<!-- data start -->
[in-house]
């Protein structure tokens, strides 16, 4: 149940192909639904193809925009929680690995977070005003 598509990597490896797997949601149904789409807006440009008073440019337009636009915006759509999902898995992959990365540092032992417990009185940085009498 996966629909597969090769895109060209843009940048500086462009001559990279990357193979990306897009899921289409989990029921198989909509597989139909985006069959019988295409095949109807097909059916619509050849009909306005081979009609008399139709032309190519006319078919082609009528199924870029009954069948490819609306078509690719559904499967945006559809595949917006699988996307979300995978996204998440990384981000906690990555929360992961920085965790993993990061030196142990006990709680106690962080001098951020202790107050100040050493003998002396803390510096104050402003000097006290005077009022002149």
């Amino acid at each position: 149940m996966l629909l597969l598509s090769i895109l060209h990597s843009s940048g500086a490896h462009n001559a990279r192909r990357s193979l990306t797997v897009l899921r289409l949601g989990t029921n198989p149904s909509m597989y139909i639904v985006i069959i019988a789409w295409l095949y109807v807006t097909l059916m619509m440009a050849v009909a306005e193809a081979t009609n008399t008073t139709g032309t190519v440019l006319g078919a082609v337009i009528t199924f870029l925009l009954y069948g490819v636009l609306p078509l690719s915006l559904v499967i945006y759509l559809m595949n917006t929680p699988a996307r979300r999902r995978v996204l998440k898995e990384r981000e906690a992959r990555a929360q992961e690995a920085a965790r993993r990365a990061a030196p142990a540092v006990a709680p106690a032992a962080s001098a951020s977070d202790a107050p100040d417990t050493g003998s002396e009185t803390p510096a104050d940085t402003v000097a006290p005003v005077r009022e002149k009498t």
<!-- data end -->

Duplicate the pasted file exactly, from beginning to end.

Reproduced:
[in-house]
């Protein structure tokens, strides 16, 4: 149940192909639904193809925009929680690995977070005003 598509990597490896797997949601149904789409807006440009008073440019337009636009915006759509999902898995992959990365540092032992417990009185940085009498 996966629909597969090769895109060209843009940048500086462009001559990279990357193979990306897009899921289409989990029921198989909509597989139909985006069959019988295409095949109807097909059916619509050849009909306005081979009609008399139709032309190519006319078919082609009528199924870029009954069948490819609306078509690719559904499967945006559809595949917006699988996307979300995978996204998440990384981000906690990555929360992961920085965790993993990061030196142990006990709680106690962080001098951020202790107050100040050493003998002396803390510096104050402003000097006290005077009022002149």
């Amino acid at each position: 149940m996966l629909l597969l598509s090769i895109l060209h990597s843009s940048g500086a490896h462009n001559a990279r192909r990357s193979l990306t797997v897009l899921r289409l949601g989990t029921n198989p149904s909509m597989y139909i639904v985006i069959i019988a789409w295409l095949y109807v807006t097909l059916m619509m440009a050849v009909a306005e193809a081979t009609n008399t008073t139709g032309t190519v440019l006319g078919a082609v337009i009528t199924f870029l925009l009954y069948g490819v636009l609306p078509l690719s915006l559904v499967i945006y759509l559809m595949n917006t929680p699988a996307r979300r999902r995978v996204l998440k898995e990384r981000e906690a992959r990555a929360q992961e690995a920085a965790r993993r990365a990061a030196p142990a540092v006990a709680p106690a032992a962080s001098a951020s977070d202790a107050p100040d417990t050493g003998s002396e009185t803390p510096a104050d940085t402003v000097a006290p005003v005077r009022e002149k009498t």